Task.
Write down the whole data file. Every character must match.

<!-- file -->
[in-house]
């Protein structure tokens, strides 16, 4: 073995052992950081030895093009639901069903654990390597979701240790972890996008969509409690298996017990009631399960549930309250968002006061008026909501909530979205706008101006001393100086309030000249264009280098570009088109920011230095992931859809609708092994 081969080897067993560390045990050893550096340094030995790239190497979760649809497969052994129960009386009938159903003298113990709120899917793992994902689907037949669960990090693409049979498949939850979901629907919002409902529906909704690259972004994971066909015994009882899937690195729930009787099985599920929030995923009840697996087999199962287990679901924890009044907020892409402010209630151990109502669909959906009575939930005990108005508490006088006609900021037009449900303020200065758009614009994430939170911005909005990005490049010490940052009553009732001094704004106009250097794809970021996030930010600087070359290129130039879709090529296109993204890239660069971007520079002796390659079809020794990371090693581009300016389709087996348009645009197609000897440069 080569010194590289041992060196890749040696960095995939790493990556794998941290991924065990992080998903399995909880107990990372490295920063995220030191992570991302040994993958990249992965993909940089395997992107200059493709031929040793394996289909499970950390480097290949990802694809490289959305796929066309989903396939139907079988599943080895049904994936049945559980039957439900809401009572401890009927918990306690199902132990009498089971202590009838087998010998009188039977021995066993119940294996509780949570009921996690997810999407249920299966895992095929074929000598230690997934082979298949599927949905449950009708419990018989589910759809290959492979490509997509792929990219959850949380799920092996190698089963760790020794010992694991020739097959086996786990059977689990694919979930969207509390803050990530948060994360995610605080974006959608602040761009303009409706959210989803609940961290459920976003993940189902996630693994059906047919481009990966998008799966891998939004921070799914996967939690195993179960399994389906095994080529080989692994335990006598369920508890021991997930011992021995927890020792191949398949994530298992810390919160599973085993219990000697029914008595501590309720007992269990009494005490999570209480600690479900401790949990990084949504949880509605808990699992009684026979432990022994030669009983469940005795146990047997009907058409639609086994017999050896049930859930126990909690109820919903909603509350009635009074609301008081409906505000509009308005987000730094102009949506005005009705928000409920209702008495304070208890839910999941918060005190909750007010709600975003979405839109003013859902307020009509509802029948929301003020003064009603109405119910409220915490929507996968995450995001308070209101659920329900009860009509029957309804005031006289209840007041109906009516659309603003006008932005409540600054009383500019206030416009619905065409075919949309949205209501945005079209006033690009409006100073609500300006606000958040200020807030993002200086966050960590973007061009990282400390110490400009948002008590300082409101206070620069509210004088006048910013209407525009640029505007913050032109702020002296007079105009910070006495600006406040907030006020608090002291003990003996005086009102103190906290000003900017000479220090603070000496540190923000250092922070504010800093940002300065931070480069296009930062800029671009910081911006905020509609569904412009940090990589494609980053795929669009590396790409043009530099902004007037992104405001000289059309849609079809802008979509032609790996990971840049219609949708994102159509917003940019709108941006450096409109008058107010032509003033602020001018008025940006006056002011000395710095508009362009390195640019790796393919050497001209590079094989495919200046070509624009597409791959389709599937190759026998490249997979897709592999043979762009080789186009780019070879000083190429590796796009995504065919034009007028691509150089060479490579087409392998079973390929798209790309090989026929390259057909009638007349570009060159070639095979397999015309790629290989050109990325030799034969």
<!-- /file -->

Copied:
[in-house]
């Protein structure tokens, strides 16, 4: 073995052992950081030895093009639901069903654990390597979701240790972890996008969509409690298996017990009631399960549930309250968002006061008026909501909530979205706008101006001393100086309030000249264009280098570009088109920011230095992931859809609708092994 081969080897067993560390045990050893550096340094030995790239190497979760649809497969052994129960009386009938159903003298113990709120899917793992994902689907037949669960990090693409049979498949939850979901629907919002409902529906909704690259972004994971066909015994009882899937690195729930009787099985599920929030995923009840697996087999199962287990679901924890009044907020892409402010209630151990109502669909959906009575939930005990108005508490006088006609900021037009449900303020200065758009614009994430939170911005909005990005490049010490940052009553009732001094704004106009250097794809970021996030930010600087070359290129130039879709090529296109993204890239660069971007520079002796390659079809020794990371090693581009300016389709087996348009645009197609000897440069 080569010194590289041992060196890749040696960095995939790493990556794998941290991924065990992080998903399995909880107990990372490295920063995220030191992570991302040994993958990249992965993909940089395997992107200059493709031929040793394996289909499970950390480097290949990802694809490289959305796929066309989903396939139907079988599943080895049904994936049945559980039957439900809401009572401890009927918990306690199902132990009498089971202590009838087998010998009188039977021995066993119940294996509780949570009921996690997810999407249920299966895992095929074929000598230690997934082979298949599927949905449950009708419990018989589910759809290959492979490509997509792929990219959850949380799920092996190698089963760790020794010992694991020739097959086996786990059977689990694919979930969207509390803050990530948060994360995610605080974006959608602040761009303009409706959210989803609940961290459920976003993940189902996630693994059906047919481009990966998008799966891998939004921070799914996967939690195993179960399994389906095994080529080989692994335990006598369920508890021991997930011992021995927890020792191949398949994530298992810390919160599973085993219990000697029914008595501590309720007992269990009494005490999570209480600690479900401790949990990084949504949880509605808990699992009684026979432990022994030669009983469940005795146990047997009907058409639609086994017999050896049930859930126990909690109820919903909603509350009635009074609301008081409906505000509009308005987000730094102009949506005005009705928000409920209702008495304070208890839910999941918060005190909750007010709600975003979405839109003013859902307020009509509802029948929301003020003064009603109405119910409220915490929507996968995450995001308070209101659920329900009860009509029957309804005031006289209840007041109906009516659309603003006008932005409540600054009383500019206030416009619905065409075919949309949205209501945005079209006033690009409006100073609500300006606000958040200020807030993002200086966050960590973007061009990282400390110490400009948002008590300082409101206070620069509210004088006048910013209407525009640029505007913050032109702020002296007079105009910070006495600006406040907030006020608090002291003990003996005086009102103190906290000003900017000479220090603070000496540190923000250092922070504010800093940002300065931070480069296009930062800029671009910081911006905020509609569904412009940090990589494609980053795929669009590396790409043009530099902004007037992104405001000289059309849609079809802008979509032609790996990971840049219609949708994102159509917003940019709108941006450096409109008058107010032509003033602020001018008025940006006056002011000395710095508009362009390195640019790796393919050497001209590079094989495919200046070509624009597409791959389709599937190759026998490249997979897709592999043979762009080789186009780019070879000083190429590796796009995504065919034009007028691509150089060479490579087409392998079973390929798209790309090989026929390259057909009638007349570009060159070639095979397999015309790629290989050109990325030799034969």